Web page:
Caledonian Land at Hillington and Wilson Bowden at Cambuslang are planning new speculative phases. Two new units of 3,255sq m and 2,325sq m are under construction at Hillington and will be available next summer.
These are rare exceptions. As units conceived in the last cycle of speculative development are taken up in areas such as Inchinnan, in addition to the low level new build in 2003, there could well be a shortage of new stock in certain parts of the country over the next 12 to 24 months.
Another positive feature of 2004 was the overall reduction in the total amount of good quality second-hand accommodation coming back to the market. While this type of space is suitable for many occupiers (apart from the large 3PLs) compromise must be made on overall specification needs by the occupier. This can be offset against the greater lease flexibility on offer with second-hand buildings.
Headline rents for new industrial buildings in Scotland, in common with most UK locations, have remained static. However, net rents have reduced, particularly at off-prime sites where increased incentives have been offered. The there is occupier pressure for more flexible lease lengths, either through shorter fixed periods or tenant break options. Reductions in lease lengths have led to increases in rent, but the location and/or quality will determine this point.
The main exception to these trends is the large warehouse market, where a shortage of good sites in popular locations and the necessity for design and build is helping to keep lease packages, including rent and lease lengths, strong despite only a few transactions this year. Industrial land remains a relatively scarce resource, particularly for large development platforms, and land values continued to increase over the past two or three years. However while demand from firms seeking opportunities for self build/owner occupation remained strong, developers remained reluctant to sell. Some have indicated that they would be willing to off-load surplus land from their sites but the quoting prices reflect their lost development profit and occupiers have been dissuaded.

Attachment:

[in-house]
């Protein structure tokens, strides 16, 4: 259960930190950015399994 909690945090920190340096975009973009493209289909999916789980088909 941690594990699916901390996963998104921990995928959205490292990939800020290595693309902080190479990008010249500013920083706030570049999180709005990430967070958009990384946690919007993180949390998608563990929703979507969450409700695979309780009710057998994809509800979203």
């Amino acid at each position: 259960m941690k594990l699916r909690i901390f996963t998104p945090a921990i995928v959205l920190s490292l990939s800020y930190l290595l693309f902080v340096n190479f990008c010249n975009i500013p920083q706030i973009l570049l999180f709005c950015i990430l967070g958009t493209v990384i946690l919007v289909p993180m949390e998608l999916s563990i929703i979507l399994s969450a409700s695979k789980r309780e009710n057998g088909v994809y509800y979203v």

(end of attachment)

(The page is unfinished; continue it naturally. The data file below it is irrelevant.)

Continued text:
The trend south of the border of occupiers building their own sheds have not been witnessed to the same extent in Scotland, with Aldi a rare example at M8’s J4 in West Lothian.
The M74 motorway extension and accompanying compulsory purchase programme should take effect in 2005. Many affected occupiers appear reluctant to relocate outside of Glasgow and a further complication could arise from the number of companies who are currently owner occupiers and who wish to continue as owners rather than tenants in new locations. There are few opportunities for owner occupation either within or around Glasgow.
With little new speculative build under way or planned, and with few signals of large units coming back to the market, supply levels should fall again. If the enquiries now on the table are anything to go by, 2005 looks like being a pretty good year. n